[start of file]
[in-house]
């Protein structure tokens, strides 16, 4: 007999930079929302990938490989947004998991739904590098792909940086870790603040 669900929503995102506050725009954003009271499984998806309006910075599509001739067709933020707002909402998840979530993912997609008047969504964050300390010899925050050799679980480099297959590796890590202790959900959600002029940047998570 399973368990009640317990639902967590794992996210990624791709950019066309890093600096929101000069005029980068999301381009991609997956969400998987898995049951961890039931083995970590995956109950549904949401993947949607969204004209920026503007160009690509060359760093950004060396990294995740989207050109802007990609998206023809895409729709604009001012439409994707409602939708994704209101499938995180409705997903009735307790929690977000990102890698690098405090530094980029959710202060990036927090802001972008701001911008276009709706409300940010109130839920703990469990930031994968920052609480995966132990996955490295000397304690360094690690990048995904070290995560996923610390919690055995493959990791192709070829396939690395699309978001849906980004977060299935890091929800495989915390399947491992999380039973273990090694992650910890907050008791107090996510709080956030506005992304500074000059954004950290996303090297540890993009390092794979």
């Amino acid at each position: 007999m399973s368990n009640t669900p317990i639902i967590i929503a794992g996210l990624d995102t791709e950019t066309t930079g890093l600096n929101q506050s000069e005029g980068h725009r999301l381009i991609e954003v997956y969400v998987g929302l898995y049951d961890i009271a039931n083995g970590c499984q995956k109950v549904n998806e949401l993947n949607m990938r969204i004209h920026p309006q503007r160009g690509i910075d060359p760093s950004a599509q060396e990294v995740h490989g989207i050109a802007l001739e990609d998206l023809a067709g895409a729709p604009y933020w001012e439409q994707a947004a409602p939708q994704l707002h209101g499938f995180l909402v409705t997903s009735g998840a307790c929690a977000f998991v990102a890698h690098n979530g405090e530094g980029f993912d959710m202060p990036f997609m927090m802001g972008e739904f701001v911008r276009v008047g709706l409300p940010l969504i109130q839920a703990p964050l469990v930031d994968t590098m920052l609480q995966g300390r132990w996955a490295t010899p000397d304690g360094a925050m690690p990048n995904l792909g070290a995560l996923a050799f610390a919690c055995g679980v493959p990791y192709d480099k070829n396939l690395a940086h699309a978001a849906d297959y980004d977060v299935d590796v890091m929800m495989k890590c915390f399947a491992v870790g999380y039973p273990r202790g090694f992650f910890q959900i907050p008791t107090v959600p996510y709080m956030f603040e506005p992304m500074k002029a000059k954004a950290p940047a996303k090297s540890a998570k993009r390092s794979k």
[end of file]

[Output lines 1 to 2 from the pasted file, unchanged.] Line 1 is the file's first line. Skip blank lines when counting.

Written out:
[in-house]
């Protein structure tokens, strides 16, 4: 007999930079929302990938490989947004998991739904590098792909940086870790603040 669900929503995102506050725009954003009271499984998806309006910075599509001739067709933020707002909402998840979530993912997609008047969504964050300390010899925050050799679980480099297959590796890590202790959900959600002029940047998570 399973368990009640317990639902967590794992996210990624791709950019066309890093600096929101000069005029980068999301381009991609997956969400998987898995049951961890039931083995970590995956109950549904949401993947949607969204004209920026503007160009690509060359760093950004060396990294995740989207050109802007990609998206023809895409729709604009001012439409994707409602939708994704209101499938995180409705997903009735307790929690977000990102890698690098405090530094980029959710202060990036927090802001972008701001911008276009709706409300940010109130839920703990469990930031994968920052609480995966132990996955490295000397304690360094690690990048995904070290995560996923610390919690055995493959990791192709070829396939690395699309978001849906980004977060299935890091929800495989915390399947491992999380039973273990090694992650910890907050008791107090996510709080956030506005992304500074000059954004950290996303090297540890993009390092794979």